Should I pay down debt or invest?

Published May 15, 2024
 Man and woman discussion

A question we are often asked is, "Should I pay down debt or invest in the market?"

The decision to pay down debt or invest is more about you as an individual than it is about the math. Your decision may depend on multiple factors including:

  • Your relationship with risk;
  • The type of debt you have, and;
  • The amount of debt you have relative to your income.

Let’s examine each point, look at two examples that compare paying down debt versus investing and review the pros and cons so that you can determine which strategy may be best for you.

How your relationship with risk impacts your decision to pay down debt or invest

The more risk you are able and willing to tolerate in your investment portfolio, the higher your expected returns are likely to be over the long term. In the short term, however, markets can be volatile and this may cause you to fall short of your long-term return expectations. It's important to understand your risk tolerance, risk capacity and time horizon to help aid you in your decision.

What is your risk tolerance?

Risk Tolerance is a measurement of your willingness and ability to withstand volatility in your investment portfolio. It is typically assessed with a risk tolerance questionnaire and can help you determine the right asset allocation for your goal. Your asset allocation helps determine your expected return.

Everyone's comfort with risk is different. Some people can tolerate high volatility in their investment returns while others get anxious at the thought that their investments could lose value. If the thought of owing money keeps you up at night and is impacting your day-to-day decisions and overall happiness, you may have a low risk tolerance.

What is your risk capacity?

Risk capacity can be thought of as how much could your investments lose in value before it has a negative impact on your life. An individual who is on a fixed income and depends on their investment portfolio to provide them income would likely have a lower risk capacity than someone with a well-paying job, little debt and saves 20% of their income.

Your capacity to assume risk is an integral part of your decision to pay down debt or invest. An individual with a stable income and little to no debt may have the capacity to increase their risk, but not the willingness. Whereas someone whose income is variable (say 100% commission) with some debt may be willing to assume more risk but may not have the capacity to do so.

What is your investment time horizon?

Time horizon refers to how long you intend to invest your money before withdrawing. Generally, the shorter the time horizon, the less risk you should assume on the investment. Therefore, if you intend to invest for 15 or more years, you may be able to achieve an after-tax rate of return that can justify investing versus paying off low-interest debt.

Different types of debt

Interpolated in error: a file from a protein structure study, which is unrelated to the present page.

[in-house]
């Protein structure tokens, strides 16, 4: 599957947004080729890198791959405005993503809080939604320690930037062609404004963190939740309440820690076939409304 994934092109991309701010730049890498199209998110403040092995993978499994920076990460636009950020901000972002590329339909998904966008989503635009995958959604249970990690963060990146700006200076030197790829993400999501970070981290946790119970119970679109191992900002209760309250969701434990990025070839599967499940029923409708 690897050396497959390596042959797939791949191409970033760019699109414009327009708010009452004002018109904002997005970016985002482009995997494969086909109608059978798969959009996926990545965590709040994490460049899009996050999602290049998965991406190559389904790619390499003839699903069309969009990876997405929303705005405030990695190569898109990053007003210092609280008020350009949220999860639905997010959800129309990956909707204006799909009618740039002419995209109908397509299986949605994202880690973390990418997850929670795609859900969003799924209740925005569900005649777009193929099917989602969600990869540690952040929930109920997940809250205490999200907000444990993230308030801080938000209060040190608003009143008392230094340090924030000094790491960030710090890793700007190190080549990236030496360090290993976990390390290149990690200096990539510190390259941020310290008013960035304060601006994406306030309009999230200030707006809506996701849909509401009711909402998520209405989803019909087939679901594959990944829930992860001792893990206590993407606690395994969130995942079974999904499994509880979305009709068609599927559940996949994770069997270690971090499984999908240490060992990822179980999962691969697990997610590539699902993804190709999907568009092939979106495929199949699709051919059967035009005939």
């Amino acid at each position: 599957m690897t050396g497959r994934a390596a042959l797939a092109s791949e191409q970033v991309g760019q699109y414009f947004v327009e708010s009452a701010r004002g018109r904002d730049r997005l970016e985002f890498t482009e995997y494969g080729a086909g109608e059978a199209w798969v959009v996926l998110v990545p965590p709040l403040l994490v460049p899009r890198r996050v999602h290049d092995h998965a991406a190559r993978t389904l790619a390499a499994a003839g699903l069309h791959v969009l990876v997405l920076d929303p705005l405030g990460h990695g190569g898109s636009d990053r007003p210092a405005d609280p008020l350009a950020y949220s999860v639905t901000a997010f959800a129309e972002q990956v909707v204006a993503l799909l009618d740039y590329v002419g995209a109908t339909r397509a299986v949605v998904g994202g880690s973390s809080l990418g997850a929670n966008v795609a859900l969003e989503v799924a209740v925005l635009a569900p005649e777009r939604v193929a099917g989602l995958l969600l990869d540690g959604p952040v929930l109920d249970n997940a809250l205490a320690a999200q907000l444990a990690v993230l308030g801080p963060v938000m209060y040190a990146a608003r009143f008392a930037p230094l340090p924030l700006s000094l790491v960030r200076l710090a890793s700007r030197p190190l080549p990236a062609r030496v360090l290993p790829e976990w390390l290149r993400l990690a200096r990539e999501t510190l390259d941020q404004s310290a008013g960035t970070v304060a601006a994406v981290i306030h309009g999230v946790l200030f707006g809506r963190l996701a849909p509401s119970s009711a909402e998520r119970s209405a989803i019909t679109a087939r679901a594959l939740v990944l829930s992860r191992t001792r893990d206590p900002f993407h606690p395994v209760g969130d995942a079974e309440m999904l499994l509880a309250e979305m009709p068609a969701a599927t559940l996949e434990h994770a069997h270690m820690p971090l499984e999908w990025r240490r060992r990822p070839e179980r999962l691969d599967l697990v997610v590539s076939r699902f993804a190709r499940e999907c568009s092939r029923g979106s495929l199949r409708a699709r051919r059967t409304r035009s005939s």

What are the different types of debt?

Debt can come in many different forms including: 

  • Credit card;
  • Personal or auto loans;
  • Buy now / pay later;
  • Mortgage;
  • Student loans
  • Line of credit, and;
  • Margin

This list is by no means exhaustive and when used responsibly, debt can help individuals reach many of life's milestones such as owning a home and attaining an education.

Good debt versus bad debt

Not all debt is created equally. There is such a thing as good debt. But there is also bad debt.

Good debtBad debt                    
It has a low interest rate, and it’s a bonus if the interest is tax deductible.It has a high interest rate.
It’s used to buy something that
has value, may increase in value, or will help generate income.
It’s used for something that doesn’t have future value.
It doesn’t increase your total debt service ratio (TDSR) above 40%.   It increases your total debt service ratio (TDSR) above 40%.

Examples of good debt include mortgages on a principal residence that provides you with a place to live and builds equity in your home. Another example is an investment loan that is tax-deductible or a Registered Retirement Savings Plan (RRSP) loan, where suitable.

On the other hand, bad debt includes consumer debt that has a high-interest rate and that does not provide an investment return. If you currently have bad debt, such as credit card debt, you would almost certainly be better off paying it off before you invest.

How much debt is too much for you?

Too much debt is debt that you cannot maintain based on your income. It varies from person to person, as everyone’s situation is different. For instance, two individuals with the same income could have different thresholds for what is considered too much debt based on their budget and required spending. Two key measures used to determine debt affordability include the gross debt service ratio (GDSR) and total debt service ratio (TDSR) calculated as:

  • GDSR1  = [Annual mortgage payment (principal + interest) + Annual property taxes + (50% of condo fees) + Annual heating costs] / Gross annual income
  • TDSR1 = [Annual mortgage payment (principal + interest) + Annual property taxes + (50% of condo fees) + Annual heating costs + Other annual debt obligations] / Gross annual income

Edward Jones generally recommends that your GDSR remain under 32% and your TDSR remain under 40% to comfortably manage your debt payments and maintain any property that you may have. 

If you determine that you have too much debt and you want to reduce it, review 3 strategies to help pay down debt and work with your financial advisor to put a plan in place to achieve your goal.

Do the math

Generally, if the after-tax return provided by your investment is higher than the interest rate you pay on your debt, it is better to invest. But be careful when you're comparing your investment returns to the cost of your debt. It's often not as simple as comparing a statement return to the interest rate on your debt. Investment returns and the cost of debt need to be examined after-tax.